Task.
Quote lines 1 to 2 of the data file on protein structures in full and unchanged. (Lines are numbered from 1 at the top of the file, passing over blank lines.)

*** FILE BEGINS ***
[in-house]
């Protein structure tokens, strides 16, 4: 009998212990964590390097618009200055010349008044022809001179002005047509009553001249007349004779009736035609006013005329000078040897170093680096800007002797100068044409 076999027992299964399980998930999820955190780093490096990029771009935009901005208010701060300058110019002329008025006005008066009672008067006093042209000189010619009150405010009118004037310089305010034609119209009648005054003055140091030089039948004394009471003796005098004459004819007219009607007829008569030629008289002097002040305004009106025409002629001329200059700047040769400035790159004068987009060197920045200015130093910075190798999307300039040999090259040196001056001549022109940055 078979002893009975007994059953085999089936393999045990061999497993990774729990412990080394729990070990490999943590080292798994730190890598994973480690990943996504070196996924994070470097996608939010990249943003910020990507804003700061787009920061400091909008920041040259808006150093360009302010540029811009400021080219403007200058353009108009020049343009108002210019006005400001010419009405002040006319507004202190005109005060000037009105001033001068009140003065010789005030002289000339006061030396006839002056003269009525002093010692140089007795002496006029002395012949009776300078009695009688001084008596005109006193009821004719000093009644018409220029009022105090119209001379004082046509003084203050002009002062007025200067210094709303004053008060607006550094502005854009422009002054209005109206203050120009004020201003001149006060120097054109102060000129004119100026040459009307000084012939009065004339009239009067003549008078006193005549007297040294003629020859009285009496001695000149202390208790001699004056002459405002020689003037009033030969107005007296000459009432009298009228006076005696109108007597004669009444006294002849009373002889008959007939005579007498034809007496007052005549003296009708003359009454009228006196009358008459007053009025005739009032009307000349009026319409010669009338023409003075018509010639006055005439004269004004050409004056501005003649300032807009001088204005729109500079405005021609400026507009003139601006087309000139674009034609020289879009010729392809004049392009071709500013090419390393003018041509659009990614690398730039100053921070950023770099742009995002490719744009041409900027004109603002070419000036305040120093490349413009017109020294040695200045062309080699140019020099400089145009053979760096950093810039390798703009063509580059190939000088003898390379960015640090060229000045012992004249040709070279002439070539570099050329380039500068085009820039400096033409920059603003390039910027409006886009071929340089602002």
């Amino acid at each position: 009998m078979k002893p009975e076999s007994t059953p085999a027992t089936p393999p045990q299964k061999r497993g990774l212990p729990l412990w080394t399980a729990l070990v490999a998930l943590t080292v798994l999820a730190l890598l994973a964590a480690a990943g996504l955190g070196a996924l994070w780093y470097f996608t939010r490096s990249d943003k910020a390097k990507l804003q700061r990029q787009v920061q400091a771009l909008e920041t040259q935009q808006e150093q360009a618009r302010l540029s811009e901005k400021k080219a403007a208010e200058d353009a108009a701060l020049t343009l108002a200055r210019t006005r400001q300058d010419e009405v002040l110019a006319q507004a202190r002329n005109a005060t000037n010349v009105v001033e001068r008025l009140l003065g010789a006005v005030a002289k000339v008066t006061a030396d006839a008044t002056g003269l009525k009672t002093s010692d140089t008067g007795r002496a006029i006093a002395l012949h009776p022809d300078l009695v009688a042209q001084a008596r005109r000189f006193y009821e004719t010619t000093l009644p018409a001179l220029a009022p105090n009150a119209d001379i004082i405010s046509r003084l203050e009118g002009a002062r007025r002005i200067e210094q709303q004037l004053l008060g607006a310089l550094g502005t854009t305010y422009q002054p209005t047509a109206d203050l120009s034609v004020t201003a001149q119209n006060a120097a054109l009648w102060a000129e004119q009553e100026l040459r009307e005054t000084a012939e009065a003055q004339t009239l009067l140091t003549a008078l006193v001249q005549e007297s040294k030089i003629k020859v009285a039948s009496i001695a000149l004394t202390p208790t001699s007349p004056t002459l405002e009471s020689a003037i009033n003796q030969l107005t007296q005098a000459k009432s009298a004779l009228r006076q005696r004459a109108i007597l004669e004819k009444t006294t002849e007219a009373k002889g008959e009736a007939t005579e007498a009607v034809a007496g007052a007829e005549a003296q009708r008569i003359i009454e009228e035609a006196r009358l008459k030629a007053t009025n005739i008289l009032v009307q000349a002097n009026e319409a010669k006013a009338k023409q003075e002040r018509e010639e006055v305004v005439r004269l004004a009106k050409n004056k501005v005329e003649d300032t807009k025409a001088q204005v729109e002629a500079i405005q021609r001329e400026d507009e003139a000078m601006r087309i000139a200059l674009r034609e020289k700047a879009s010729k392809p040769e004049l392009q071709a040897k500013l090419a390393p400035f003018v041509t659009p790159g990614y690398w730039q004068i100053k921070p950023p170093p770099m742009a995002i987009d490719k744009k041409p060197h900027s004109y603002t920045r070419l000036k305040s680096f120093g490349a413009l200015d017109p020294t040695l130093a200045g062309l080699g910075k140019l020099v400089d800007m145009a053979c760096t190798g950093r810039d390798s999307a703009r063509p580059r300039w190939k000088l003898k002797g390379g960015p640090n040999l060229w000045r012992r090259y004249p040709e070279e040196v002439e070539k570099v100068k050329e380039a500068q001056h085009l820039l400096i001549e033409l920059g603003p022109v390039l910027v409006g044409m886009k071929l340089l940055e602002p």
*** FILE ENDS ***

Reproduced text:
[in-house]
């Protein structure tokens, strides 16, 4: 009998212990964590390097618009200055010349008044022809001179002005047509009553001249007349004779009736035609006013005329000078040897170093680096800007002797100068044409 076999027992299964399980998930999820955190780093490096990029771009935009901005208010701060300058110019002329008025006005008066009672008067006093042209000189010619009150405010009118004037310089305010034609119209009648005054003055140091030089039948004394009471003796005098004459004819007219009607007829008569030629008289002097002040305004009106025409002629001329200059700047040769400035790159004068987009060197920045200015130093910075190798999307300039040999090259040196001056001549022109940055 078979002893009975007994059953085999089936393999045990061999497993990774729990412990080394729990070990490999943590080292798994730190890598994973480690990943996504070196996924994070470097996608939010990249943003910020990507804003700061787009920061400091909008920041040259808006150093360009302010540029811009400021080219403007200058353009108009020049343009108002210019006005400001010419009405002040006319507004202190005109005060000037009105001033001068009140003065010789005030002289000339006061030396006839002056003269009525002093010692140089007795002496006029002395012949009776300078009695009688001084008596005109006193009821004719000093009644018409220029009022105090119209001379004082046509003084203050002009002062007025200067210094709303004053008060607006550094502005854009422009002054209005109206203050120009004020201003001149006060120097054109102060000129004119100026040459009307000084012939009065004339009239009067003549008078006193005549007297040294003629020859009285009496001695000149202390208790001699004056002459405002020689003037009033030969107005007296000459009432009298009228006076005696109108007597004669009444006294002849009373002889008959007939005579007498034809007496007052005549003296009708003359009454009228006196009358008459007053009025005739009032009307000349009026319409010669009338023409003075018509010639006055005439004269004004050409004056501005003649300032807009001088204005729109500079405005021609400026507009003139601006087309000139674009034609020289879009010729392809004049392009071709500013090419390393003018041509659009990614690398730039100053921070950023770099742009995002490719744009041409900027004109603002070419000036305040120093490349413009017109020294040695200045062309080699140019020099400089145009053979760096950093810039390798703009063509580059190939000088003898390379960015640090060229000045012992004249040709070279002439070539570099050329380039500068085009820039400096033409920059603003390039910027409006886009071929340089602002």